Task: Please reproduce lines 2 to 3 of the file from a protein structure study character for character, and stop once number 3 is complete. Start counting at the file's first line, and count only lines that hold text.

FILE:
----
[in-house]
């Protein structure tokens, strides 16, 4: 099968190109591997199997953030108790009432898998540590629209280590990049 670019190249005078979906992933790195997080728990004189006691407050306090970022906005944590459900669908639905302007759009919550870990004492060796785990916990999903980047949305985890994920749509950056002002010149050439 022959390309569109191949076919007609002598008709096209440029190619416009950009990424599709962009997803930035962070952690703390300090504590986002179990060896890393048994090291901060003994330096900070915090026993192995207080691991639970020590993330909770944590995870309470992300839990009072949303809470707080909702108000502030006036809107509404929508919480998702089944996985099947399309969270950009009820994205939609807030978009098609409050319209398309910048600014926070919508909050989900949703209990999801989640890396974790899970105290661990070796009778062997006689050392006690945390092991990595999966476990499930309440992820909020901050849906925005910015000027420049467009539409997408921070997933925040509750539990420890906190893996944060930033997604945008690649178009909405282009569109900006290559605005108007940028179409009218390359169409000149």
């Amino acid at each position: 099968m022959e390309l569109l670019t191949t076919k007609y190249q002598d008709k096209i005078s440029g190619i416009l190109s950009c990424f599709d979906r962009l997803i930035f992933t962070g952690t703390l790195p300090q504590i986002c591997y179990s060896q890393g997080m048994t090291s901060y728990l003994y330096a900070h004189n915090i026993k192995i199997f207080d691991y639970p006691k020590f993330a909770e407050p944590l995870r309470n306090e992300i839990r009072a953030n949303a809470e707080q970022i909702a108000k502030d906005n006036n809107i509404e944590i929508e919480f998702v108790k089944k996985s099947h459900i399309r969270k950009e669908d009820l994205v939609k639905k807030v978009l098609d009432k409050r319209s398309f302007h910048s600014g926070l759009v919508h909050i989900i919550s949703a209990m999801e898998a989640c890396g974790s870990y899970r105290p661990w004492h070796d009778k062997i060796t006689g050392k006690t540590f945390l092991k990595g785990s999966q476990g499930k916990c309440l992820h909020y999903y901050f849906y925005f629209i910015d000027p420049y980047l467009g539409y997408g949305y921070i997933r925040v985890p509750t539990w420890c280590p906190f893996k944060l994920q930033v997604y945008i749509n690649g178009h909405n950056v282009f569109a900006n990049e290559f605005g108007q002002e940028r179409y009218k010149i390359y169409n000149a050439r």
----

């Protein structure tokens, strides 16, 4: 099968190109591997199997953030108790009432898998540590629209280590990049 670019190249005078979906992933790195997080728990004189006691407050306090970022906005944590459900669908639905302007759009919550870990004492060796785990916990999903980047949305985890994920749509950056002002010149050439 022959390309569109191949076919007609002598008709096209440029190619416009950009990424599709962009997803930035962070952690703390300090504590986002179990060896890393048994090291901060003994330096900070915090026993192995207080691991639970020590993330909770944590995870309470992300839990009072949303809470707080909702108000502030006036809107509404929508919480998702089944996985099947399309969270950009009820994205939609807030978009098609409050319209398309910048600014926070919508909050989900949703209990999801989640890396974790899970105290661990070796009778062997006689050392006690945390092991990595999966476990499930309440992820909020901050849906925005910015000027420049467009539409997408921070997933925040509750539990420890906190893996944060930033997604945008690649178009909405282009569109900006290559605005108007940028179409009218390359169409000149």
């Amino acid at each position: 099968m022959e390309l569109l670019t191949t076919k007609y190249q002598d008709k096209i005078s440029g190619i416009l190109s950009c990424f599709d979906r962009l997803i930035f992933t962070g952690t703390l790195p300090q504590i986002c591997y179990s060896q890393g997080m048994t090291s901060y728990l003994y330096a900070h004189n915090i026993k192995i199997f207080d691991y639970p006691k020590f993330a909770e407050p944590l995870r309470n306090e992300i839990r009072a953030n949303a809470e707080q970022i909702a108000k502030d906005n006036n809107i509404e944590i929508e919480f998702v108790k089944k996985s099947h459900i399309r969270k950009e669908d009820l994205v939609k639905k807030v978009l098609d009432k409050r319209s398309f302007h910048s600014g926070l759009v919508h909050i989900i919550s949703a209990m999801e898998a989640c890396g974790s870990y899970r105290p661990w004492h070796d009778k062997i060796t006689g050392k006690t540590f945390l092991k990595g785990s999966q476990g499930k916990c309440l992820h909020y999903y901050f849906y925005f629209i910015d000027p420049y980047l467009g539409y997408g949305y921070i997933r925040v985890p509750t539990w420890c280590p906190f893996k944060l994920q930033v997604y945008i749509n690649g178009h909405n950056v282009f569109a900006n990049e290559f605005g108007q002002e940028r179409y009218k010149i390359y169409n000149a050439r």